I have no doubt, none at all, that I will clear this. The road may be bumpy, but I will be healed.

2011_06_04 Waiting

I am in a holding pattern right now, waiting to hear what happens next. I’ve done some research, and it seems there are cost assistance programs for these drugs. I had read how expensive they are and gotten myself very upset about it. Then it occurred to me to check on assistance. That was very good news. I’m sure there will be applications and hoops to jump through, but God hasn’t gotten me right here, right now, for it to fall apart over cash.

Although in my head I have no doubt at all about being healed, my flesh wants to freak out over what happens to get me there. I can type about it all day no problem, but say it out loud? My voice cracks and I tear up every time. It hits me hard when I am alone too. That’s usually only when I am in the car. Not the best place to have breakdowns. I am concerned about this journey. I am concerned that the drugs could make my bi-polar worse. I am concerned that they could make my autoimmune conditions worse. I am concerned about having to stop the drugs because of either of those issues. And yet I am not concerned about the final outcome. I will be healed.

So why would I voluntarily put such strong drugs in my body? Me – the non vaxing mom; the woman who avoids doctors as much as possible? Well, I hesitate to use the term faith healing, because I do believe that allopathic medicine has its place in this world, but I have faith that this is the right path. If we don’t treat this now, my viral load can rise and my liver damage can worsen, both of which make successful treatment less likely. There’s no “normal” for this disease. It could stay the same forever, or it can get much worse very quickly. The worst case would be cirrhosis or liver cancer. But I have already been assured that this is the path I am to take now. God put me in the right hands at the right times to get here.

Thursday, September 29, 2011

2011_06_08 Moving forward

I just spoke with the PA again. We are moving forward. She will contact our insurance and the drug companies and facilitate the medicine delivery to me. I am assuming our insurance will leave us with a hefty co-pay, meaning phone calls to try for patient assistance. It sounds like she's willing (and accustomed to)making these calls.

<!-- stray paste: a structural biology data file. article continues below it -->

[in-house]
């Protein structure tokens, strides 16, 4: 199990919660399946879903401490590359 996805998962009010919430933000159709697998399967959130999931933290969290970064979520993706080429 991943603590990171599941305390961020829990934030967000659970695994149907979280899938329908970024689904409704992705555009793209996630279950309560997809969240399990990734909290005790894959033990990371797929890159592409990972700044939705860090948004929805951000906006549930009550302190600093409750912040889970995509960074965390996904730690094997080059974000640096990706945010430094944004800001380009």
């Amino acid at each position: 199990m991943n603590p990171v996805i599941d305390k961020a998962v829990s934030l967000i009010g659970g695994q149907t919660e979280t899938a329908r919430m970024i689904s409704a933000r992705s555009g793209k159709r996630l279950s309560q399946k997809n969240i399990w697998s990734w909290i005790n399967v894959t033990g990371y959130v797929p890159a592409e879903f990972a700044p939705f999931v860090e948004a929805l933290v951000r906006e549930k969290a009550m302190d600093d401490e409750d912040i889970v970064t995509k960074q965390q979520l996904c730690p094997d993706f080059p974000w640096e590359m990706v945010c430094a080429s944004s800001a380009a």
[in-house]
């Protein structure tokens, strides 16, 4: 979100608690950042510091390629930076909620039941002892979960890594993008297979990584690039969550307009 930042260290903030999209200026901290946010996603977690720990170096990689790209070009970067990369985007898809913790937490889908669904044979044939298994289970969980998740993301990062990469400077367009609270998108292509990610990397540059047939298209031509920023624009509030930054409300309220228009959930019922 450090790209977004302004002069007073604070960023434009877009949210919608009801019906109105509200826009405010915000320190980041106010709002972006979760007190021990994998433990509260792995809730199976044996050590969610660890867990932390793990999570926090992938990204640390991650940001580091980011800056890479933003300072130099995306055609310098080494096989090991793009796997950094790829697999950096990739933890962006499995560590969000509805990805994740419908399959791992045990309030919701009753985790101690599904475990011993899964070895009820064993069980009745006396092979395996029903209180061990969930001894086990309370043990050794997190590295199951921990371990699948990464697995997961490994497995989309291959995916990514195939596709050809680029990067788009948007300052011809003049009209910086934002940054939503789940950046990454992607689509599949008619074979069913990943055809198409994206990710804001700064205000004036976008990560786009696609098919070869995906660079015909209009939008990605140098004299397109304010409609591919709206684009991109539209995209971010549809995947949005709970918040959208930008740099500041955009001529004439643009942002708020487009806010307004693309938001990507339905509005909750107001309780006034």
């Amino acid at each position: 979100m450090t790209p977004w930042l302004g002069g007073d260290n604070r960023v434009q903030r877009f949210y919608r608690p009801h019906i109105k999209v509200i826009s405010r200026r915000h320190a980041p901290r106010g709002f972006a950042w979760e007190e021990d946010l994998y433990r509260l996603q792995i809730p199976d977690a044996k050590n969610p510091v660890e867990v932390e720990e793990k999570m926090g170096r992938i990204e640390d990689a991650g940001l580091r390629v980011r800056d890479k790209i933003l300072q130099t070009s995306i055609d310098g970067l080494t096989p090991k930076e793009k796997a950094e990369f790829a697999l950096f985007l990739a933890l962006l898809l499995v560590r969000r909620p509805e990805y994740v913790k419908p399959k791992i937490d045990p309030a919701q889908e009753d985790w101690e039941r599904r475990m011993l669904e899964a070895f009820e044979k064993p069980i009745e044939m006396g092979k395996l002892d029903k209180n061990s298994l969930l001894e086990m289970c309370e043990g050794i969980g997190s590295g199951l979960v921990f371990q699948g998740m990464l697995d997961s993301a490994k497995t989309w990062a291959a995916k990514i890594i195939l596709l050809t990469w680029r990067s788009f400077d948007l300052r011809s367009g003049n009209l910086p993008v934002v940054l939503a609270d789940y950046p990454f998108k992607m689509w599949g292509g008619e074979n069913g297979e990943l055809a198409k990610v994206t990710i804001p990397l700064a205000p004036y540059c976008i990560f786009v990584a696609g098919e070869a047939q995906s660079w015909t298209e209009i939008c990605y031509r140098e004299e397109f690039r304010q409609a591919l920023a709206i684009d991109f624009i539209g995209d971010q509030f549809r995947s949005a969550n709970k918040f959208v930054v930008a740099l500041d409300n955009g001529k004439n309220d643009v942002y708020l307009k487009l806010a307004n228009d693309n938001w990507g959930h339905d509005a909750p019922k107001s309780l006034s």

For the duration of treatment plus 6 months after, we will need to use 2 forms of birth control, not hormone based. There are known birth defects with 2 of the 3 meds I'll be on. So I have an appointment to be fitted for a diaphragm. It seems silly to me, at age 44, after 23 years of marriage and no birth control to have to use birth control at all, but I will not take any warnings lightly. It seems silly, but I am getting it, and using it.

The bills are starting to come in and I'm getting nervous. It'll work out I know, but it still sucks to open the envelopes.

Wednesday, September 28, 2011

2011_06_21 Roller Coaster

What a crazy few days it's been. Thursday, I got a call, THE call which I'd been waiting for, the call about the $$ copays. I sat with notepad and pen as this nice young man, Brian, gave me numbers that sent waves of adrenaline through my body.

My copay for the newest drug, Incivek, would be $4678.36 per month. He then explained that Vertex, the company that makes Incivek, had a patient assistance program in which they offer up to $10,000. Well, that pays for a little over 2 months, and it's a 3 month round of pills. That would leave us owing about $3800 for month 3.

The interferon, Pegasys, has a $449.27 copay per month. Although a much smaller amount, still out of our reach. I am already paying out over $500 per month in medical bills. Heck, I've not quite finished paying for the kidney stone Greg had last August! But this drug also has patient assistance programs.